It seems as if everytime we come here something has changed or something is new. I was amused to see that a classmate of the twins is now running for City Council. But as much as this town changes, it also remains the same and that's a huge comfort to me. This town is no longer the place I'm running from. Now it is a place I come running to when I need to see my parents or just be in my comfort zone. While I doubt I'll ever want to live in another small town, I'm no longer afraid of being swallowed up by this one. Instead it has become a source of peace and I like that.
E and I had the best time Saturday night. We went out with some old friends of mine that E had never even met before but had heard a lot about. T, F, ER, and I worked together at the Sheriff's Office a lifetime ago. In fact, T hired me back in May of 1981. He was the chief deputy then.
T was a young chief deputy in his early-thirties when I went to work for him. I was a mere babe of nineteen. He was full of life and drop dead funny besides being a born leader. Everyone at the Sheriff's Office loved him. He was a cowboy when he wasn't being a cop. I soon came to learn that he was the glue that held that place together. The Sheriff we worked for was a nutcase, literally. T was the guy that ran interference between us and the Sheriff. We never knew what the old man would tell us to go and do; half the time it was something not quite legal. We knew all we had to do was tell T and he'd tell us to ignore the order and he'd smooth it over with the Sheriff.
F was a patrolman and not much older than I was. I started out in communications on another deputy's shift. After a year, I switched over to F's shift and we bonded immediately. He was very much like T - down right hysterical, full of piss and vinegar, and a cowboy. F very soon became the big brother I never had. We wound up working straight night shifts for nearly five years (at our own request). It was heaven on earth. We didn't have to deal with the administrative crap during the day time and got to just do our jobs at night. Several other patrolmen came and went on our shift but F and I always remained. We loved our jobs and did them well but managed to have a great time along the way.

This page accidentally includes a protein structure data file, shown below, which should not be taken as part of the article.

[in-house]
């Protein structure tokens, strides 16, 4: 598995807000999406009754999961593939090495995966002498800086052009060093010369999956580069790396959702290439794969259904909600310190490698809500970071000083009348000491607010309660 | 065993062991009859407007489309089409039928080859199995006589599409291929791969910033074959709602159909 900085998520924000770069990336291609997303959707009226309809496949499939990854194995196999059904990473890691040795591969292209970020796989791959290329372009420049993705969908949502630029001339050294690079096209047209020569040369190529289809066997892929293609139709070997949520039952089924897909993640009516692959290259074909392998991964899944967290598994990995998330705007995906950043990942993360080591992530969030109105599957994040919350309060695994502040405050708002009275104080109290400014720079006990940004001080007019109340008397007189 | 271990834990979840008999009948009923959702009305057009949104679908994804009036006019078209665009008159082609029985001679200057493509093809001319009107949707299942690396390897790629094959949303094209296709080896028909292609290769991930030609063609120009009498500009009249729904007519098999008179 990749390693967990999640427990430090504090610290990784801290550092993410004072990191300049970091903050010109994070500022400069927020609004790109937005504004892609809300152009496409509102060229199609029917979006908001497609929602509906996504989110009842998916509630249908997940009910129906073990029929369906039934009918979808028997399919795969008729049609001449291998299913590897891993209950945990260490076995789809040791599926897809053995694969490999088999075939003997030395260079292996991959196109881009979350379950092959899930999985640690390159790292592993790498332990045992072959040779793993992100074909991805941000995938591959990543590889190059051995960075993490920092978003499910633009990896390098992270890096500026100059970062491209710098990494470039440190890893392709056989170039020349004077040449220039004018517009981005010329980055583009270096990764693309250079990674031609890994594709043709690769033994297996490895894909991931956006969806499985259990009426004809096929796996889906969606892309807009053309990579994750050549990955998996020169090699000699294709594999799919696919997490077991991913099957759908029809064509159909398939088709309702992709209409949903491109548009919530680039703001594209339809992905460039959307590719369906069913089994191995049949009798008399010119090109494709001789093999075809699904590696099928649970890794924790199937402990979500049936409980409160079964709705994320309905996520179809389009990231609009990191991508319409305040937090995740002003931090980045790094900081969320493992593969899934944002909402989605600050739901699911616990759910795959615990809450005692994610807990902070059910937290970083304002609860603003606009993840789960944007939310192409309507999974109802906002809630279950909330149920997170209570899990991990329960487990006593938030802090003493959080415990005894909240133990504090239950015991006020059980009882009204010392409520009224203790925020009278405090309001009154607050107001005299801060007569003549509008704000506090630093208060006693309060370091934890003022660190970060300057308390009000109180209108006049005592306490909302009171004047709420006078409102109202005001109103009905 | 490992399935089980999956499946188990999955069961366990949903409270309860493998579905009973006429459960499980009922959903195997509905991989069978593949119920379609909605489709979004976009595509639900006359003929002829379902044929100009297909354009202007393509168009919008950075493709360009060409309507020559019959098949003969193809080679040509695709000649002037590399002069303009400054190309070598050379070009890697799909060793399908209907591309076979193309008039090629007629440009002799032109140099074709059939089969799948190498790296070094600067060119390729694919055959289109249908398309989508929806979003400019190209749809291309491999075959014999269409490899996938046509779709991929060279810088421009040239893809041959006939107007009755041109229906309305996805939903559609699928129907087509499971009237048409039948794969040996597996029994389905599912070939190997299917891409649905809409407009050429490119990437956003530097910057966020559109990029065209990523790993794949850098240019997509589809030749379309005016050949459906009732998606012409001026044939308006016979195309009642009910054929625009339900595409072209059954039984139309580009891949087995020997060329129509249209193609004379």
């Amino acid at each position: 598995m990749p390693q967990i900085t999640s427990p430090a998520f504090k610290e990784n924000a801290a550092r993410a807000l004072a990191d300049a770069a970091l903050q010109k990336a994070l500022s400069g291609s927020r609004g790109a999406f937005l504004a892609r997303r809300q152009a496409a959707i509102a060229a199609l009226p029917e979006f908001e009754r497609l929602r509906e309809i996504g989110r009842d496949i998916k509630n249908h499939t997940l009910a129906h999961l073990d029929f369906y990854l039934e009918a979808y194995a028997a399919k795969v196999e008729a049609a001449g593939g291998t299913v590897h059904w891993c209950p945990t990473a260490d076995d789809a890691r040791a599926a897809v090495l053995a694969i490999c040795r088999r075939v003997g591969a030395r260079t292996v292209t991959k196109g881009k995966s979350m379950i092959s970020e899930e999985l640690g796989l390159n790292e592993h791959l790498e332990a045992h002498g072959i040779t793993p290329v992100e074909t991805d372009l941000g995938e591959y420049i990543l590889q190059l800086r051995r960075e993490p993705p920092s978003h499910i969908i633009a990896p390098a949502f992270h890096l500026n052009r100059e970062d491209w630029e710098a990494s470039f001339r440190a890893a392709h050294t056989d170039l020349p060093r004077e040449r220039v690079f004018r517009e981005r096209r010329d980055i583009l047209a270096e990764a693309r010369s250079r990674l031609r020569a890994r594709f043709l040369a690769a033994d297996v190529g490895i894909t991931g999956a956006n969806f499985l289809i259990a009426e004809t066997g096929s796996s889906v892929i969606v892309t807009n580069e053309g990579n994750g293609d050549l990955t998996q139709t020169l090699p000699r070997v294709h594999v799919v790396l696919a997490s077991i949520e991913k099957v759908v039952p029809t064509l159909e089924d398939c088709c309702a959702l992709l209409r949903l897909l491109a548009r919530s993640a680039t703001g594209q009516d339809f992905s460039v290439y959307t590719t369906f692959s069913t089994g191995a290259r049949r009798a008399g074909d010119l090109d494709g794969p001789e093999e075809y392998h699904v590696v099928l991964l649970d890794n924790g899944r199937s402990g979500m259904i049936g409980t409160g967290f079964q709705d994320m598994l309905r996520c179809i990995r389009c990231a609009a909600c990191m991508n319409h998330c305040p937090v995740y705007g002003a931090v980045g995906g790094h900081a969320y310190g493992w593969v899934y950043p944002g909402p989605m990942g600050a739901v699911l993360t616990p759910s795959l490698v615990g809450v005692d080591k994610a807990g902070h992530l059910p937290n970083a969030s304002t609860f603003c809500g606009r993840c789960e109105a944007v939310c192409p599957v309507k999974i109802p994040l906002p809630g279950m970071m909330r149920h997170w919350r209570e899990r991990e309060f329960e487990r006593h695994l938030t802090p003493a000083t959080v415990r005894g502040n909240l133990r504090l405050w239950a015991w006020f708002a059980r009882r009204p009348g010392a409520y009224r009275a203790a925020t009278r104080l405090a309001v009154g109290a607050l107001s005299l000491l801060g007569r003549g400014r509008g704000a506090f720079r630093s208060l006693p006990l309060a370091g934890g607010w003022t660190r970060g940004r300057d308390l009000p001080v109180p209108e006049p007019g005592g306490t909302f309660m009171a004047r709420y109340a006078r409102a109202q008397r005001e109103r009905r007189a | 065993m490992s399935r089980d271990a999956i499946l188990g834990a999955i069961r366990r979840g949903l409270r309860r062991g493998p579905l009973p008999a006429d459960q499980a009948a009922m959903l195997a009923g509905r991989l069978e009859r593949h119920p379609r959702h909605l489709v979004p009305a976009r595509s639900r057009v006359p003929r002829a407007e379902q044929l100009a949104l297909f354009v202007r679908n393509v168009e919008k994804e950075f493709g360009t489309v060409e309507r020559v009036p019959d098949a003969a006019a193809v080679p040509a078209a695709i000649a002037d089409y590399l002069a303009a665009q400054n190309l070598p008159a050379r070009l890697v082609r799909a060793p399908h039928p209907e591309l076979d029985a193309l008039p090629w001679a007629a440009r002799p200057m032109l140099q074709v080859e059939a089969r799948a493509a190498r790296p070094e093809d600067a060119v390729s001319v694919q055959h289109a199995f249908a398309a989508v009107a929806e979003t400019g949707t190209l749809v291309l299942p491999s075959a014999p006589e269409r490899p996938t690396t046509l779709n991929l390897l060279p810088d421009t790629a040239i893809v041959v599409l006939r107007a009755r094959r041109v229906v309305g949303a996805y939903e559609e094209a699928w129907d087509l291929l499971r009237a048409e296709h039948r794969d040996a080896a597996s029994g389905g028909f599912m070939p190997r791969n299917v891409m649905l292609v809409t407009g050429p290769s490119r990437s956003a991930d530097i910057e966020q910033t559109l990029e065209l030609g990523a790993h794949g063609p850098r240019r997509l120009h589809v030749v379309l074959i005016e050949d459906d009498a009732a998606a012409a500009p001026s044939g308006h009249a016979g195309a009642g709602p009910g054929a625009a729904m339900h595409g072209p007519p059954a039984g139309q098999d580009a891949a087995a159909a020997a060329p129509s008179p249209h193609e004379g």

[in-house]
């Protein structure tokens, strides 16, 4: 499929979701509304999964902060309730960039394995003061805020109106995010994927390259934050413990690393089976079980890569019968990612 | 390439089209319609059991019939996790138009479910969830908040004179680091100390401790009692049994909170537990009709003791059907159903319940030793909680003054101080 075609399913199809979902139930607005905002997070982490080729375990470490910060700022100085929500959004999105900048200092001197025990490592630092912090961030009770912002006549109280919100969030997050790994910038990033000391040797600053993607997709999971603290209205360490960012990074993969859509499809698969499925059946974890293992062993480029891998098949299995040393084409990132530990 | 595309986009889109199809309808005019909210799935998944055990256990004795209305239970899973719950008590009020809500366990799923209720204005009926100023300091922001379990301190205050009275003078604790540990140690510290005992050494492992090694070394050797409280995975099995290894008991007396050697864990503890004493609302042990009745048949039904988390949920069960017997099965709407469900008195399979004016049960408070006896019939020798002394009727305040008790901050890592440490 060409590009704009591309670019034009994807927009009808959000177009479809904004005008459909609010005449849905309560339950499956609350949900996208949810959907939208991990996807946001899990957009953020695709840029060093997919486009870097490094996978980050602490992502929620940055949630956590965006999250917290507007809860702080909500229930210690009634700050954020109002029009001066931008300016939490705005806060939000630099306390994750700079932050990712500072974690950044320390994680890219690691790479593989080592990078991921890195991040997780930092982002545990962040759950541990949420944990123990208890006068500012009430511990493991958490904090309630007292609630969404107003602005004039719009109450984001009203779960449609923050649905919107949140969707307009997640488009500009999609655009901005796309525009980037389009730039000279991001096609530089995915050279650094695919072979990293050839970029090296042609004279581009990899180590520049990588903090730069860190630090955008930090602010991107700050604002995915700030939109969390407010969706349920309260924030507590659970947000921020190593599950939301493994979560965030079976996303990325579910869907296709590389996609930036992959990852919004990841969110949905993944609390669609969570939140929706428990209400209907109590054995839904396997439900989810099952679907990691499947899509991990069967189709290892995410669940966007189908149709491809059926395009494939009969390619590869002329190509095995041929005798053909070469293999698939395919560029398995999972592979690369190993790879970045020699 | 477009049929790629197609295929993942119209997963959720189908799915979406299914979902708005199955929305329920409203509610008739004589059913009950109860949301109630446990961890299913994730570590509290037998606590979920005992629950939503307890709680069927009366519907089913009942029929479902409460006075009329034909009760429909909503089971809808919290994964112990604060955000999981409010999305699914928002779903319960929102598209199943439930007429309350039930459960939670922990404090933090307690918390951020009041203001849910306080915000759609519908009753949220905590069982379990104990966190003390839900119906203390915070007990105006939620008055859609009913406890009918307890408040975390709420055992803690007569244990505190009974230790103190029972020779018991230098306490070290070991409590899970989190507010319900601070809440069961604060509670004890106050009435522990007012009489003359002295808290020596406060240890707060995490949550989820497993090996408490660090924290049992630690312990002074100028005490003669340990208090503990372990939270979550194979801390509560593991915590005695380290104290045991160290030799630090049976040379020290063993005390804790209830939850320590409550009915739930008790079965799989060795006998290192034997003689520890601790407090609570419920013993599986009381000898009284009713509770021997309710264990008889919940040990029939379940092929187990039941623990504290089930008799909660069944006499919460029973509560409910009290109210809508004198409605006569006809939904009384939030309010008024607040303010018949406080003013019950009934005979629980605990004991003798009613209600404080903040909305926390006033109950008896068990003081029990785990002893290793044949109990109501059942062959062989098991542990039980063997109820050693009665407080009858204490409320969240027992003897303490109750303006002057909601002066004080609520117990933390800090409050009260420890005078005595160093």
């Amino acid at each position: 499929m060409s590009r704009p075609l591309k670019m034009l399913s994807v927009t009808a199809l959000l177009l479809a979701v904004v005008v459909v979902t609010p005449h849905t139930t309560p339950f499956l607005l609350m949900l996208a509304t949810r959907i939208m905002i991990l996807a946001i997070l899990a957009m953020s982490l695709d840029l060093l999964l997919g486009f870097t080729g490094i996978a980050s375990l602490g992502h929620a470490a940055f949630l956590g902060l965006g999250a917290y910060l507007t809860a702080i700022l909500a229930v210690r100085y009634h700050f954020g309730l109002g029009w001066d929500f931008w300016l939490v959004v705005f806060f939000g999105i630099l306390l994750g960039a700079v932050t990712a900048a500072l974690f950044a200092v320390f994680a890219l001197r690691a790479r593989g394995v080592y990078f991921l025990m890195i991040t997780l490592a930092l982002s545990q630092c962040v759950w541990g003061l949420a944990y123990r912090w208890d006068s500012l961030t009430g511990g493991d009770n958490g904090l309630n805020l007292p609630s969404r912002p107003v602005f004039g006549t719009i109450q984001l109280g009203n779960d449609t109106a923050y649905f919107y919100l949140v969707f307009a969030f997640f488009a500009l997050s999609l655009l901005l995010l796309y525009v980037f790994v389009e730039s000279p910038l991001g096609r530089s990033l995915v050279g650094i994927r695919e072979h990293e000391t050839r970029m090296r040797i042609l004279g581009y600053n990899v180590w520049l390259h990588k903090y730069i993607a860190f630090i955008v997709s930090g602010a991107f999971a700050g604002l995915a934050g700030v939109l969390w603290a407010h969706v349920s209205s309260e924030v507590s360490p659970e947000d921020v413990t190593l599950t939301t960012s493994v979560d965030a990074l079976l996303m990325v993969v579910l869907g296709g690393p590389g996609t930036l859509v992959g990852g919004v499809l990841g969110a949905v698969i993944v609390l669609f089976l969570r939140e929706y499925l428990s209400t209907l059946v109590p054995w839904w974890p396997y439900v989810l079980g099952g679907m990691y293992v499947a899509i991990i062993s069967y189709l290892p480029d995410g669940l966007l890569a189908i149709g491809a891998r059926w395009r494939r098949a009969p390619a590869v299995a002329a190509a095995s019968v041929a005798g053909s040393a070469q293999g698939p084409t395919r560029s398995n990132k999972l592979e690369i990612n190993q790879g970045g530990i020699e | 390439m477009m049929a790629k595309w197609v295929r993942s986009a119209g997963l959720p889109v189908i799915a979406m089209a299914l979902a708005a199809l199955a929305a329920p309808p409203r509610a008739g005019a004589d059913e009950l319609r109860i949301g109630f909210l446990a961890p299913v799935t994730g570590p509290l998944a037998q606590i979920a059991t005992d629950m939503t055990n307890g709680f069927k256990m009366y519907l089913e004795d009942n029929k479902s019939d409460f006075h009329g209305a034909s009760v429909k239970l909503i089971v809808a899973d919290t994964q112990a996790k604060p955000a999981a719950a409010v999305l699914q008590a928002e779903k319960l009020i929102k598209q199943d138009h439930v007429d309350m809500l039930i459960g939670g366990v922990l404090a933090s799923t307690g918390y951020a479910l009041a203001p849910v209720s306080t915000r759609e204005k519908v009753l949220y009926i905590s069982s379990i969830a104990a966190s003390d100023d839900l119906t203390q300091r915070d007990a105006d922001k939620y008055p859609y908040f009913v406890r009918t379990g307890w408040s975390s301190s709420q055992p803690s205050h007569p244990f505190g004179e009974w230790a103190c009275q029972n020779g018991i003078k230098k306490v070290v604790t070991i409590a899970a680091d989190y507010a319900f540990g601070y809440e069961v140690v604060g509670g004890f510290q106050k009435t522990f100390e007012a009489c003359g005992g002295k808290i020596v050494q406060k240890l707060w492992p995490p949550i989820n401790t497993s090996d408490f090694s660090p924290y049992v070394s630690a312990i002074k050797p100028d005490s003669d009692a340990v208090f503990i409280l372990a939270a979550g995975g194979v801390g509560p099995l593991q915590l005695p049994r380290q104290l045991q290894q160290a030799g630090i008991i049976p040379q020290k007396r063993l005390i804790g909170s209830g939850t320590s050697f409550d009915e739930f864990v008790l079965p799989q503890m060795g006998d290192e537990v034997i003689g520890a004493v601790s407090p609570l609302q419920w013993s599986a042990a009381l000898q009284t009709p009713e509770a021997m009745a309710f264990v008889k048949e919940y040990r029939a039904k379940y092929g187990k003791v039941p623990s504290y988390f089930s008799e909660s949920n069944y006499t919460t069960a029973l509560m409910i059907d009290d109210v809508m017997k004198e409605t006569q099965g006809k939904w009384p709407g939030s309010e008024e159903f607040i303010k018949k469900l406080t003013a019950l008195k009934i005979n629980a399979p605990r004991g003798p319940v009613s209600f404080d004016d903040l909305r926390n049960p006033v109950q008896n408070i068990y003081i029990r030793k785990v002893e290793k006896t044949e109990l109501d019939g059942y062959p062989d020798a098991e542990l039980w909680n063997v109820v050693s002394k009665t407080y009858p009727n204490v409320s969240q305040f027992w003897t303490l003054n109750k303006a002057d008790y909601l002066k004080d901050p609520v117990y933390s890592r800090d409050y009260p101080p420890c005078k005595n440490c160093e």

ER was my training officer when I arrived as a green nineteen year-old. She had been at the Sheriff's Office for ten years by then and was the best of the best. On my first day in the radio room we had a prisoner escape from the wash rack in the back of the courthouse. I watched with amazement as ER took control getting reports out to surrounding agencies and coordinating search efforts which finally paid off with his capture later that evening. I remember thinking that I'd never be able to do all that at once and yet by the time I left there I could do all that at once blindfolded. ;-)
ER left communications and became juvenile officer. When she got burned out a few years later, T offered the job to me and I left F's shift to move over to investigations. ER was the office manager there and life was good. I loved being an investigator and didn't do only juvenile work but did adult cases as well. I would have stayed right there if I could have investigated adult cases without fooling with juveniles. I burned out on juveniles in about three years. I realized I couldn't investigate one more molestation case and retain my professionalism. So it was back to communications (my first love) for me.